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Blog Prompt #2

Prompt:

Find a social-design issue - here in the Twin Cities.
Document it.
Become an advocate for it.

Stop for a moment and consider this:

• In a recent research study, it was calculated that there are approximately 3,000 homeless people in Hennepin County and more than 9,200 in Minnesota.

• A third of these people are children.

• More than half of the homeless people said they'd been homeless more than once in the past three years.

• In the 2005-2006 school year Minneapolis Public Schools worked with 4600 children and youth that experienced homelessness at some point during that school year.

• About 28 percent of homeless adults have a job.

• Nearly 40 percent of homeless people said they lost their housing because they couldn't afford rent. Mental health issues, chemical dependency, lack of education and incarceration were also cited.

• One in four homeless men is a military veteran; about 625 veterans are homeless on any given night.

• Nearly half of all homeless people in the Twin Cities are black.*

Homeless cuddling dog by Kirsten Bole 100 dpi_Full.jpg

In truth, these numbers did not shock me.

I have lived in Minneapolis for less than four months and have already seen these statistics firsthand. I walk through Dinkytown daily and it is not uncommon for me to see the homeless. There are countless reasons as to why they are without shelter. The bitter-hearted may argue that it is their own fault and a direct result of their poor decisions. But this is simply untrue in most cases. As these statistics show, many homeless do have jobs but simply cannot afford rent. Others find it nearly impossible to obtain a job, due to unfair racial profiling or given their criminal past and health/education issues. Whatever the case, by direct fault or not, these people have as much of a right to safe and secure housing as anyone else and cannot find it currently in the Twin Cities.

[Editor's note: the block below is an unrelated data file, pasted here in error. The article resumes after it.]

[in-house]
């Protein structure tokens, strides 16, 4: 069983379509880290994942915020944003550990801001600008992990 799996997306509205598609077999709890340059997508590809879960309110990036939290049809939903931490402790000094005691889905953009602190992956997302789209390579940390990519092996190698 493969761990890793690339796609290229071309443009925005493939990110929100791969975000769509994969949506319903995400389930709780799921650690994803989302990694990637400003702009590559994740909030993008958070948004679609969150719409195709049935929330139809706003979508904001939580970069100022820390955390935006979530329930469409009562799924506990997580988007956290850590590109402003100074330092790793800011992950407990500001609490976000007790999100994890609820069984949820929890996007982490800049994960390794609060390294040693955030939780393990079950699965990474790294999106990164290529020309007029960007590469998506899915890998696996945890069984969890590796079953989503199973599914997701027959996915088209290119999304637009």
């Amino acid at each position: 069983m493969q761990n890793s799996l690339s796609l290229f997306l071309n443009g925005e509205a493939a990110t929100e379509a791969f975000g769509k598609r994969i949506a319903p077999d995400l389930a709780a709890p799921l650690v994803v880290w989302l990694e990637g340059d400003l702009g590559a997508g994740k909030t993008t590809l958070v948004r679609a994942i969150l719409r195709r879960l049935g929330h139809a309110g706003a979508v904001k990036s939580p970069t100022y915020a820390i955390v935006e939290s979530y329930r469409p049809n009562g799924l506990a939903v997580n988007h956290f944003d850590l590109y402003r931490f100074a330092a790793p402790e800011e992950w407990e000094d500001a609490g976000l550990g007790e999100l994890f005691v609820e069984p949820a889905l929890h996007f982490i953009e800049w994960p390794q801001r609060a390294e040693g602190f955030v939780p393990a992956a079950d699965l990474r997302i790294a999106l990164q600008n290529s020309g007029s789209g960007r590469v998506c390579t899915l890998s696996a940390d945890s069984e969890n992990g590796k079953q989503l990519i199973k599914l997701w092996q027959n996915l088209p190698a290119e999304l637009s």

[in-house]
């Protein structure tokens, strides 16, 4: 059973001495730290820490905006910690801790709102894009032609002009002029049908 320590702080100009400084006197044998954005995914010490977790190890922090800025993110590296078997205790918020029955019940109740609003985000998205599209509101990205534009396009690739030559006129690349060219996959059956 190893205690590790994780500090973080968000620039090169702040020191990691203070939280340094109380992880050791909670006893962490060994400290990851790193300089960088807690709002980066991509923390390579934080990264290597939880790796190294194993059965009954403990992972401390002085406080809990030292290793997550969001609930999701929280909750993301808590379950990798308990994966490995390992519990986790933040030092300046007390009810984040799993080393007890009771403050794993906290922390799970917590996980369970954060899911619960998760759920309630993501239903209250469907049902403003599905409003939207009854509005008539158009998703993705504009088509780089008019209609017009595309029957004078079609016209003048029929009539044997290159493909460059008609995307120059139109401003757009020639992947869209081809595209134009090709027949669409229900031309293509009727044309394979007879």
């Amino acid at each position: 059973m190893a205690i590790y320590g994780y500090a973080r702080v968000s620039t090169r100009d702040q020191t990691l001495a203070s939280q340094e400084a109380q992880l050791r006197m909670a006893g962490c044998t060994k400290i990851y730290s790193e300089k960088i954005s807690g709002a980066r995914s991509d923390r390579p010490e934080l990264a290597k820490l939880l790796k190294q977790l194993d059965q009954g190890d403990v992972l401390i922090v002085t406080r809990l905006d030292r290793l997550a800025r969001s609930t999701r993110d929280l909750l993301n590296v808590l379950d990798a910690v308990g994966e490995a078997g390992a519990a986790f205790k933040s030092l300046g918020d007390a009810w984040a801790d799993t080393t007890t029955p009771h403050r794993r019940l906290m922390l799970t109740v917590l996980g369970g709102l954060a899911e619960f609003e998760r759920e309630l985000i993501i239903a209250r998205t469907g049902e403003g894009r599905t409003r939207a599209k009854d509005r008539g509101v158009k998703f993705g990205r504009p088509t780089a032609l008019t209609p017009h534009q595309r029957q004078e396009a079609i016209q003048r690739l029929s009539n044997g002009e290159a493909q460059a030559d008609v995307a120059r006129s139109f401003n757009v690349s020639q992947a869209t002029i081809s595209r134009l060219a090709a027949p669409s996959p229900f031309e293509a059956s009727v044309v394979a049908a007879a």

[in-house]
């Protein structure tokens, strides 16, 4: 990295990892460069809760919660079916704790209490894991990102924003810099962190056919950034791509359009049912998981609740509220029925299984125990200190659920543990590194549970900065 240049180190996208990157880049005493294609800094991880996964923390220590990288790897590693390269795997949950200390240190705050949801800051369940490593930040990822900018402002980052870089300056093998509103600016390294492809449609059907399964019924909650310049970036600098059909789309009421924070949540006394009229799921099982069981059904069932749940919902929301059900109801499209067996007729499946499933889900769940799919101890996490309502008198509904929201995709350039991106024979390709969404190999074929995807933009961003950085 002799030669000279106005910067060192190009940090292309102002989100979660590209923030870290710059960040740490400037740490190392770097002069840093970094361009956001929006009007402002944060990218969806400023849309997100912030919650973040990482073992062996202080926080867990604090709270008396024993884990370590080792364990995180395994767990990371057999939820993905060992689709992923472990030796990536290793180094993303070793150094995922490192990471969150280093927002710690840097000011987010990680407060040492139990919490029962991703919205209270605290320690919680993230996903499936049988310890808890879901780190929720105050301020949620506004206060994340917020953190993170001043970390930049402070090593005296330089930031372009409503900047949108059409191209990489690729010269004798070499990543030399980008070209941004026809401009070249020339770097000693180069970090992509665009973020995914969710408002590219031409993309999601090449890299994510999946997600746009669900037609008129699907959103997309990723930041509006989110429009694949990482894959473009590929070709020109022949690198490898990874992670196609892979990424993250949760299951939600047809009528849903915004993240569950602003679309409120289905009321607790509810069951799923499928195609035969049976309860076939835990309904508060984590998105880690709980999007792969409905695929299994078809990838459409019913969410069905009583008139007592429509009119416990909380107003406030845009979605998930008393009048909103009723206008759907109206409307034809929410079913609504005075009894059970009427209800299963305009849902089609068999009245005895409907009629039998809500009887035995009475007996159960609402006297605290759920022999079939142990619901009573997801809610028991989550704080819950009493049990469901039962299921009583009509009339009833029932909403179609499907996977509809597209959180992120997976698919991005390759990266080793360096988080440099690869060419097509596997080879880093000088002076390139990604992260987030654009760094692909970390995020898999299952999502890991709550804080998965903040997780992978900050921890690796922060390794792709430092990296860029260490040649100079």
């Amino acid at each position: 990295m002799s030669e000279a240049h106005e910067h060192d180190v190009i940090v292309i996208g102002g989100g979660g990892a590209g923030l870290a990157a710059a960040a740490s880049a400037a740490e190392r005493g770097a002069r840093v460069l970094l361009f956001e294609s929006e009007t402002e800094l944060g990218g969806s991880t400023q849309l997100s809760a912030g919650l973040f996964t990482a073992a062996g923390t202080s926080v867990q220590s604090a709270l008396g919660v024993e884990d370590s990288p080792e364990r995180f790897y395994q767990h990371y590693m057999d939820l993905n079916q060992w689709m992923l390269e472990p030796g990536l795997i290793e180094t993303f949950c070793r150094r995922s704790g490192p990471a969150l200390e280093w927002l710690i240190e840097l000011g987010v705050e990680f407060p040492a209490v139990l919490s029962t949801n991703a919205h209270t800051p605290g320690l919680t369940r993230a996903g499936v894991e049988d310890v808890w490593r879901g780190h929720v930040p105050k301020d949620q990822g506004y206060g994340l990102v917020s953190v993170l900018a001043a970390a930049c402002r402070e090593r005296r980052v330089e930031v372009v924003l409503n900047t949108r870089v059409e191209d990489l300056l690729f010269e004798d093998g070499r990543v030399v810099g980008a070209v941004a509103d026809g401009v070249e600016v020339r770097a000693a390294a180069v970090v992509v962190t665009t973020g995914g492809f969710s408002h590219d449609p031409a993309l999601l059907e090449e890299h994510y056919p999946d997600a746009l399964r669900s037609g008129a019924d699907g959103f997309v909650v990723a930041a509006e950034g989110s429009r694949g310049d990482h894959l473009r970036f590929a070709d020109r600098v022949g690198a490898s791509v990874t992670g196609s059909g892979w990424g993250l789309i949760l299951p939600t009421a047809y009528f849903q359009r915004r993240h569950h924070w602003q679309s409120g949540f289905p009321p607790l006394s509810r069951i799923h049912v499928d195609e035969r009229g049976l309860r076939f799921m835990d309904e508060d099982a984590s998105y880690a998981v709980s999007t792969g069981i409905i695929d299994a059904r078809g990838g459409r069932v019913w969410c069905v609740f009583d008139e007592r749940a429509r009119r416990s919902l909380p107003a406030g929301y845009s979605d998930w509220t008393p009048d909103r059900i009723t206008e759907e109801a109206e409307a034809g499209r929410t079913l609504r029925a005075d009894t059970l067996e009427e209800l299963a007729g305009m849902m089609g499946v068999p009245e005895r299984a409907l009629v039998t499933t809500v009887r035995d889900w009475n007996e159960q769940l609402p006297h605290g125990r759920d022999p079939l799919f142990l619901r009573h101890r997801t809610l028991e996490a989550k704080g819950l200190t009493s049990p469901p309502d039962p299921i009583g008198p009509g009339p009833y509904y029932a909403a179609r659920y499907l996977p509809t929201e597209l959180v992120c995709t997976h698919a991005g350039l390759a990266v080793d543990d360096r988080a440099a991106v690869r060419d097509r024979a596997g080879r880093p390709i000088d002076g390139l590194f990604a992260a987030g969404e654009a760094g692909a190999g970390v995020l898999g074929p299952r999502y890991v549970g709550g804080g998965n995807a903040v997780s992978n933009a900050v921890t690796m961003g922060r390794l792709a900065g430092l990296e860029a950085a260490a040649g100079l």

In the summer of 2006, the city of Minneapolis and Hennepin County passed a plan entitled “Heading Home Hennepin.? In this collaborative and ambitious effort, thousands of volunteers and community and government organizations are seeking to completely eliminate homelessness by the year 2016. Centered on six major goals and more than 50 “action steps,? this pressing social issue will hopefully be eliminated within the next ten years.

Minneapolis and Hennepin County are taking positive leaps toward ending homelessness, (which is certainly a lot more than what some cities are doing), but it will take some time and great effort from each and every one of us to achieve the final result. Rome wasn't built in a day and housing for those in need unfortunately won't be either. It may be ideological to think that homelessness can ever be completely eliminated, but the only way we can ever have a shot at it is through programs like these. Heading Home Hennepin presents a lofty but necessary goal. If we collaborate and unite for this common good, we can give it a fighting chance. Hopefully, in a matter of years, every person from Dinkytown to all reaches of Minnesota will have somewhere safe and warm to reside.

The Heading Home Hennepin Plan - full PDF
Download file

An update on the Heading Home Hennepin Plan as of August 2007 - PDF
Download file


(*statistics are from the Star Tribune – www.startribune.com - and the Heading Home Hennepin website - http://wwwa.co.hennepin.mn.us/portal/site/HCInternet/menuitem.3f94db53874f9b6f68ce1e10b1466498/?vgnextoid=ed9be74bbcbb3110VgnVCM1000000f094689RCRD&vgnextfmt=default)

(Photo from http://www.ehow.com/how_2031974_help-pets-homeless.html)